It is true that the application of the Geneva Convention is hardly possible without giving an interpretation of Article 256 of the Treaty of Versailles and the other international stipulations cited by Poland. But these matters then constitute merely questions preliminary or incidental to the application of the Geneva Convention. Now the interpretation of other international agreements is indisputably within the competence of the Court if such interpretation must be regarded as incidental to a decision on a point in regard to which it has jurisdiction.

45.
Three comments are in order. First, although this case has been cited by the Majority as setting out the law on incidental questions, it is noteworthy that the PCIJ confined its findings to the interpretation of Article 256 of the Treaty of Versailles, and even when the Court spoke more generally, it also confined its analysis to the interpretation of other treaties when "such interpretation must be regarded as incidental to a decision on a point in regard to which it had jurisdiction".62 The PCIJ appeared to have focused more on the interpretation rather than the application of the Treaty of Versailles. It is not uncommon for courts and tribunals to interpret treaties other than the one over which they have jurisdiction in discharging their judicial function. Second, the analysis in the case suggests that an incidental question is one over which a court or tribunal does not have jurisdiction, but the determination of which is necessary for the resolution of the dispute concerning the interpretation or application of the Convention. The Court held that the application of the Geneva Convention was "hardly possible" without interpreting Article 256 of the Treaty of Versailles. Thus, the word "incidental" does not bear its ordinary dictionary meaning of a minor accompaniment - an accompaniment, yes, but certainly not a minor one. Although in the first part of the quotation the Court speaks of "preliminary or incidental" questions, in its conclusion in the last sentence it only refers to an interpretation that is incidental. An incidental question is not necessarily a preliminary question nor is a preliminary question necessarily an incidental question. However, the PCIJ appears to have used the terms interchangeably, although settling on incidental in its conclusion. In terms of the facts of the case, the question raised by Article 256 of the Versailles Convention would seem to be better described as preliminary or ancillary. Third, there is noticeably absent from the PCIJ's decision in this case any significant examination of the relationship between the incidental question over which the Court had no jurisdiction and the dispute over which it had jurisdiction; in particular, there is no discussion as to whether the incidental question was the real issue dividing the Parties; if it warranted that description, the Court would have had no jurisdiction over it since it did not relate to the interpretation or application of the Geneva Convention. The later cases show that since a court or tribunal would normally not have jurisdiction over the incidental question, it is of the greatest importance to ensure that the question is properly characterized as incidental.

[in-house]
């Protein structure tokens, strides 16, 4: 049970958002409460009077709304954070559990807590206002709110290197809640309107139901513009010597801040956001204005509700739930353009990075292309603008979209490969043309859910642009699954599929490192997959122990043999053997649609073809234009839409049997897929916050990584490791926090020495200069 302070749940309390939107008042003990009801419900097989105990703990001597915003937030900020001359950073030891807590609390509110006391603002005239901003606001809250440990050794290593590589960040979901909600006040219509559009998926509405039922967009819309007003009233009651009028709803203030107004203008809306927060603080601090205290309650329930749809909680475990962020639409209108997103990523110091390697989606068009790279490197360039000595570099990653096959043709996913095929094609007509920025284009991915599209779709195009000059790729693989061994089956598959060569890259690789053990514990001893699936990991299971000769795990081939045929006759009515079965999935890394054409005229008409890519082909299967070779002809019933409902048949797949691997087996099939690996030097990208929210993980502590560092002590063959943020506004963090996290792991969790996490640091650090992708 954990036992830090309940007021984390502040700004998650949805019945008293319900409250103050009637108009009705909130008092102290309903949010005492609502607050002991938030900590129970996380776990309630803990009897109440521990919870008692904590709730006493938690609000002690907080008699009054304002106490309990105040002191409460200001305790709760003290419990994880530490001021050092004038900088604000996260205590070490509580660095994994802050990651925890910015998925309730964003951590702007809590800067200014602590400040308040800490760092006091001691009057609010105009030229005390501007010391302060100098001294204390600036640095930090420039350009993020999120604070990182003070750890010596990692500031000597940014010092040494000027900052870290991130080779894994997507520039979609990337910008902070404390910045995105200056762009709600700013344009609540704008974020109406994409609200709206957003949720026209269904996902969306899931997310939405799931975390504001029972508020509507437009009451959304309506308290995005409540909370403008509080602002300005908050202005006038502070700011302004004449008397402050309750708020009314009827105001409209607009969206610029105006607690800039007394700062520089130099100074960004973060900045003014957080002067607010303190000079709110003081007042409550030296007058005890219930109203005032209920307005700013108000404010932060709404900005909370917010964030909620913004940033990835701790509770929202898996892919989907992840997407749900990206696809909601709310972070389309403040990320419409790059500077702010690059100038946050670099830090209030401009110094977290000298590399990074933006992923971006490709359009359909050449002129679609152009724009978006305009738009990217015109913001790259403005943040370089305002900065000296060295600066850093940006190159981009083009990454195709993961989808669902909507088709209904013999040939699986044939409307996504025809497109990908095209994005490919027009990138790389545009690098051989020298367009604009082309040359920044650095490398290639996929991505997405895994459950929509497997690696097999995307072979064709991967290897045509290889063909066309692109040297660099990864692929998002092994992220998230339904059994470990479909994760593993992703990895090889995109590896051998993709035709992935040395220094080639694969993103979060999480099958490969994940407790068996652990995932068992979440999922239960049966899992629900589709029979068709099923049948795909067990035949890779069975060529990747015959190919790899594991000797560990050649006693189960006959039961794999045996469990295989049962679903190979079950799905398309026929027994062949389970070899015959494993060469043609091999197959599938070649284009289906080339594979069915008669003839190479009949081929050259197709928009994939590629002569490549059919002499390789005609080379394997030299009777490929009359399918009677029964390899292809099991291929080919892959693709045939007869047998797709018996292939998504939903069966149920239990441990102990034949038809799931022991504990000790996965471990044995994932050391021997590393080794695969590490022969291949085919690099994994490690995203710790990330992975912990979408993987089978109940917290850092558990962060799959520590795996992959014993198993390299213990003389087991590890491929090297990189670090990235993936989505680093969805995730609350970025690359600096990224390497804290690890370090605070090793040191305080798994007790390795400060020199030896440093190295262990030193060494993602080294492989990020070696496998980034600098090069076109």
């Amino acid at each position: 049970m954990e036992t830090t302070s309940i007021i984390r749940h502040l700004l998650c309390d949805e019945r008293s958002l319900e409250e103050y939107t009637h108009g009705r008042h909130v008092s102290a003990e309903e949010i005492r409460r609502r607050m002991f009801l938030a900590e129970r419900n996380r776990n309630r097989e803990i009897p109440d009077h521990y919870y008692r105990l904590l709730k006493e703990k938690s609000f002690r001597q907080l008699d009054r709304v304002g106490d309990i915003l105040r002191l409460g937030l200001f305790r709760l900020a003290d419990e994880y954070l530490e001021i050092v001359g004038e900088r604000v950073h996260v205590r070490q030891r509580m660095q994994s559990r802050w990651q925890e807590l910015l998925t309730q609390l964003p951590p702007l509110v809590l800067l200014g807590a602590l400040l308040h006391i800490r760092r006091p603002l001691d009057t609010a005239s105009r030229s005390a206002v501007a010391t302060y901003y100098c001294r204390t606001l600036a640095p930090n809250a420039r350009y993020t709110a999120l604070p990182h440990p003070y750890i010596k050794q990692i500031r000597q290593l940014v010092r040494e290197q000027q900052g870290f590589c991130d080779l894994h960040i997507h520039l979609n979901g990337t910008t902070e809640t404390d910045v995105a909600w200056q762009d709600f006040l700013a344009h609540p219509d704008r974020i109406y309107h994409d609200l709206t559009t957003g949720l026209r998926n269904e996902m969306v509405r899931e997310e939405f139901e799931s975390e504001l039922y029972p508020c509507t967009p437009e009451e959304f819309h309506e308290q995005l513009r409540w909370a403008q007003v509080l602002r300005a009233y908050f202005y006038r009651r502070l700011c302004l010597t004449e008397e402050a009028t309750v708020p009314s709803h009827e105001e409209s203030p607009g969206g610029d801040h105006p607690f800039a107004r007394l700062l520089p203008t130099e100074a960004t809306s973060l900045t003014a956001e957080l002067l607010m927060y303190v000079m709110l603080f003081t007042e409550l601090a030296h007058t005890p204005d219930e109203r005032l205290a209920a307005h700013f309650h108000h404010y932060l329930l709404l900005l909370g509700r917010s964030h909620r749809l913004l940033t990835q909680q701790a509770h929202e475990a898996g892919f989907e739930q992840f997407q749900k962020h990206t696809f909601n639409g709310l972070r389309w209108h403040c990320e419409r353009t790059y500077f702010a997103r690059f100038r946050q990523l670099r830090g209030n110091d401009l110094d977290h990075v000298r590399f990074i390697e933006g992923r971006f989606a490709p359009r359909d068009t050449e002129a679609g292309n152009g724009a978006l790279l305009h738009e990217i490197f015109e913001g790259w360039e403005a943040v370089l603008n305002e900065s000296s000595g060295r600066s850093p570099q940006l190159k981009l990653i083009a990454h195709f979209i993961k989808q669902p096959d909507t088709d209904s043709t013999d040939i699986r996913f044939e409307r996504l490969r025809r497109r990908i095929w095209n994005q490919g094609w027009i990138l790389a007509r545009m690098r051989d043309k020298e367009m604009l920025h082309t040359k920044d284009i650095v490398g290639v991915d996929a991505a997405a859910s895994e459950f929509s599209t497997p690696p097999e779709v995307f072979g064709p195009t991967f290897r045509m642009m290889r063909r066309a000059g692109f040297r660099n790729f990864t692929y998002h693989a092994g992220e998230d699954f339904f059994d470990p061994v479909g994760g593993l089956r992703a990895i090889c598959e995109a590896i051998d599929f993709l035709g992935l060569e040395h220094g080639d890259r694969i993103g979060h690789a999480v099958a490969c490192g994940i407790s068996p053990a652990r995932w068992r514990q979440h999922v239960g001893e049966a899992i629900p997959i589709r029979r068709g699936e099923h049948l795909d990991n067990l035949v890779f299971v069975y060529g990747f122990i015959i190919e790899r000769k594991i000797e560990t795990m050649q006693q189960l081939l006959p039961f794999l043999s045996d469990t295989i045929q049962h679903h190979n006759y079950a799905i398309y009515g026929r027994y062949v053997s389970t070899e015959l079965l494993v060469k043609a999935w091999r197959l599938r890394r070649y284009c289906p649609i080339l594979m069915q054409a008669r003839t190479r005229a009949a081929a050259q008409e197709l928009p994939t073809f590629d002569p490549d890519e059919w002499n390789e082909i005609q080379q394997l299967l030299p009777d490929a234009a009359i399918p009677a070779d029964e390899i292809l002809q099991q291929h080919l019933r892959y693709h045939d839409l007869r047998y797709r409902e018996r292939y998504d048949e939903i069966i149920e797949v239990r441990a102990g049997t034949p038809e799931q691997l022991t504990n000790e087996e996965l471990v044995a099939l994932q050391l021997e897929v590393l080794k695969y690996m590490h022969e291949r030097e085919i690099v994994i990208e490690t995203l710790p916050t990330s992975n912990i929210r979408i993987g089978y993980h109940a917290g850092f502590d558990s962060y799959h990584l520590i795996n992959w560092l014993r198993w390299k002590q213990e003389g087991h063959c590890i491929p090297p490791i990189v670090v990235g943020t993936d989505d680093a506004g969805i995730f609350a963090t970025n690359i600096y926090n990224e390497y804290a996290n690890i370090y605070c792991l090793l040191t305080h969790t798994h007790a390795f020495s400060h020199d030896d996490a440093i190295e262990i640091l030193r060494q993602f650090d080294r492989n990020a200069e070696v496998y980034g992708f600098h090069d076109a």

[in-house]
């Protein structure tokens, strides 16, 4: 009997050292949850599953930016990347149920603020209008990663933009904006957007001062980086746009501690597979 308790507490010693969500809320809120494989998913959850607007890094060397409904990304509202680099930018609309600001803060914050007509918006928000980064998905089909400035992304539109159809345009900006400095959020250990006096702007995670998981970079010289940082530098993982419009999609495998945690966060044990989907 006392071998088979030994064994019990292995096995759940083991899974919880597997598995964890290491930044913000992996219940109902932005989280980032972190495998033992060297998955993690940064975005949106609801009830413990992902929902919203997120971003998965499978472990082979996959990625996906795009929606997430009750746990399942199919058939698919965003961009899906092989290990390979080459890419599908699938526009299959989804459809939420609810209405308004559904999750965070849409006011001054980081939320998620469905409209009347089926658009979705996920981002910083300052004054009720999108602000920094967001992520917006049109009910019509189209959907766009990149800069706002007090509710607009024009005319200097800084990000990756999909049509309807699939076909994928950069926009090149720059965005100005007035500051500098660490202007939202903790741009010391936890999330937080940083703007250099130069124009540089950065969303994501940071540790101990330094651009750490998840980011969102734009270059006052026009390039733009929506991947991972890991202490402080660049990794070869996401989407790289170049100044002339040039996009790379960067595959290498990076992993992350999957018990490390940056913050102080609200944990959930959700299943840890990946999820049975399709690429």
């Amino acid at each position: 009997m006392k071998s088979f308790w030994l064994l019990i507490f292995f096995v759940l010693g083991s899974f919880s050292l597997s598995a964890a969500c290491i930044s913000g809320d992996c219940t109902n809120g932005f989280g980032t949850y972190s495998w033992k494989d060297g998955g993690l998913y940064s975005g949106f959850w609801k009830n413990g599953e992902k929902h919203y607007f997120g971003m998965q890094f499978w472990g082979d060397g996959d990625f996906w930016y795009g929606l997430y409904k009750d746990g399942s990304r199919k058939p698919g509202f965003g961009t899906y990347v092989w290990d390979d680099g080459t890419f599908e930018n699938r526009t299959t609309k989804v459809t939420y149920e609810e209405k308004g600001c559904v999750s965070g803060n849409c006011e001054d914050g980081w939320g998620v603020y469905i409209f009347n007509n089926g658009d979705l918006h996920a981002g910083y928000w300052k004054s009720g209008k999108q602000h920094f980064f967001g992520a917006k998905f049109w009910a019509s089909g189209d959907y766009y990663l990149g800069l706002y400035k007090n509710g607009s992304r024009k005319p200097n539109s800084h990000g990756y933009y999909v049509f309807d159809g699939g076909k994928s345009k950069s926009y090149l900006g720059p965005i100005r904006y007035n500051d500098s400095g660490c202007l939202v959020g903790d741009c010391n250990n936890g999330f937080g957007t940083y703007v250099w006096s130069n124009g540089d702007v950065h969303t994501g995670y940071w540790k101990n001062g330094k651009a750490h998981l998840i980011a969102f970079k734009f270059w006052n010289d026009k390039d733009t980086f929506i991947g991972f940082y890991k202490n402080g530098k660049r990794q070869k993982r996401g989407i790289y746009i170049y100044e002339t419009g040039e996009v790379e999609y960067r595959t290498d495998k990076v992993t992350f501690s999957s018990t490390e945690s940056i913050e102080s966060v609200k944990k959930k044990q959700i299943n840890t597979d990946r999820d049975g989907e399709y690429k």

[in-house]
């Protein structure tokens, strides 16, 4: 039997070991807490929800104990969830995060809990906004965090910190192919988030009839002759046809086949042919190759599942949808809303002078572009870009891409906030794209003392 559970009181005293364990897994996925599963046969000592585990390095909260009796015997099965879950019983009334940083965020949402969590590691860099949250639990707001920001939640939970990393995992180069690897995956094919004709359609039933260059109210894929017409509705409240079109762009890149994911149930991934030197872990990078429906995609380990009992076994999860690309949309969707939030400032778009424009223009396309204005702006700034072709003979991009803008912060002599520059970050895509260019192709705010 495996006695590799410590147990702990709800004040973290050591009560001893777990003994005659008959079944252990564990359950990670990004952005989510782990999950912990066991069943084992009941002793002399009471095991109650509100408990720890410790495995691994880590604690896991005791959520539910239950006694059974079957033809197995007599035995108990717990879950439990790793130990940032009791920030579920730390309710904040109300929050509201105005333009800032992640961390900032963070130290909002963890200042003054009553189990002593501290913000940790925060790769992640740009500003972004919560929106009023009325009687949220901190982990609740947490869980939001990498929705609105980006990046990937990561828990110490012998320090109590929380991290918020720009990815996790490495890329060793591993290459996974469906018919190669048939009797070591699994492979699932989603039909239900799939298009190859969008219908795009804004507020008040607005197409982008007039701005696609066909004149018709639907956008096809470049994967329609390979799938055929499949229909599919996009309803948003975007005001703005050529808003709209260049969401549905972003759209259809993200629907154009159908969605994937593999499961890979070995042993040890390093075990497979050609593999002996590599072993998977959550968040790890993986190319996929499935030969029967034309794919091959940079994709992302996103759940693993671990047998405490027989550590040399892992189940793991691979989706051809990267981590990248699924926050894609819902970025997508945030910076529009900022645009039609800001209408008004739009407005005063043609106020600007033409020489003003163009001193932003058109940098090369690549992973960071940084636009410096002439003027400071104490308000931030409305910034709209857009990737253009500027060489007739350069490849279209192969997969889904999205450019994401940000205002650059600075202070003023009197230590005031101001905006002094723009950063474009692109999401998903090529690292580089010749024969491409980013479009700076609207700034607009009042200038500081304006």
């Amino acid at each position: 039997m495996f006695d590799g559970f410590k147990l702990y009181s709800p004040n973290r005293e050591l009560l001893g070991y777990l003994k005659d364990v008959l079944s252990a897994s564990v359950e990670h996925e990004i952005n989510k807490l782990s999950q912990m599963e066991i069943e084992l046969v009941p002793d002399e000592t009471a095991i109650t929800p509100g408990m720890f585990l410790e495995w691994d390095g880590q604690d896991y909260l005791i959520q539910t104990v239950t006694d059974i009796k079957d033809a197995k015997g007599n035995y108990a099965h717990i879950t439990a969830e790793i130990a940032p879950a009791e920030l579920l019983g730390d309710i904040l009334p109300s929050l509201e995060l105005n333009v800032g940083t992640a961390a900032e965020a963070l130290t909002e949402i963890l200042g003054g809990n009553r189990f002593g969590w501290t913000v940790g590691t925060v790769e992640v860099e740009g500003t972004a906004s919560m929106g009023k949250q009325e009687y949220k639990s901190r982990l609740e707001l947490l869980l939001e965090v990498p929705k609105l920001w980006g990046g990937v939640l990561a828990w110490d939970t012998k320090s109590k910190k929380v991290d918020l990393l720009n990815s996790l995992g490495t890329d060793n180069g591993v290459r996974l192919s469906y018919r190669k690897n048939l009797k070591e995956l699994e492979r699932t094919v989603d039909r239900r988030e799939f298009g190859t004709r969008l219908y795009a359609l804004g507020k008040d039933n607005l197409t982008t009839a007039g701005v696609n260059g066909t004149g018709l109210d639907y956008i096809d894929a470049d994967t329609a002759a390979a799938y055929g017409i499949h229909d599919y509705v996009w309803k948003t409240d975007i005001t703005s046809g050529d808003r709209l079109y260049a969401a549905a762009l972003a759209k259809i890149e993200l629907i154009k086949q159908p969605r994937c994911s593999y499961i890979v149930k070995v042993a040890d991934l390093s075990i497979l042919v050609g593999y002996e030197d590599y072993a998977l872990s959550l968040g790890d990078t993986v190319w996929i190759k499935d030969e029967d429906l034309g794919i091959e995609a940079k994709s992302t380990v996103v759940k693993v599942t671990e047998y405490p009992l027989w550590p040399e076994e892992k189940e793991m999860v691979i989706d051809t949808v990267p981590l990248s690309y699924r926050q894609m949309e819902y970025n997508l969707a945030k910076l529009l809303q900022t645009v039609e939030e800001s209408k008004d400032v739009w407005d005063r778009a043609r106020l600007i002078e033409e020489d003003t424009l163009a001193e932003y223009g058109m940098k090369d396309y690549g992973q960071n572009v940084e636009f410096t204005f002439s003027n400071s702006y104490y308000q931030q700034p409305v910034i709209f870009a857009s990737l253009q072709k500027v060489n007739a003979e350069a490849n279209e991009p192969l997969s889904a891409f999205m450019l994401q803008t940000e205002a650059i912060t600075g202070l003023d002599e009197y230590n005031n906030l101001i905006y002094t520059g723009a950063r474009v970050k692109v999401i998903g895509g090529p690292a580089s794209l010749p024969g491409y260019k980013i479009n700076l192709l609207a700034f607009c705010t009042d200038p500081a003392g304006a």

46.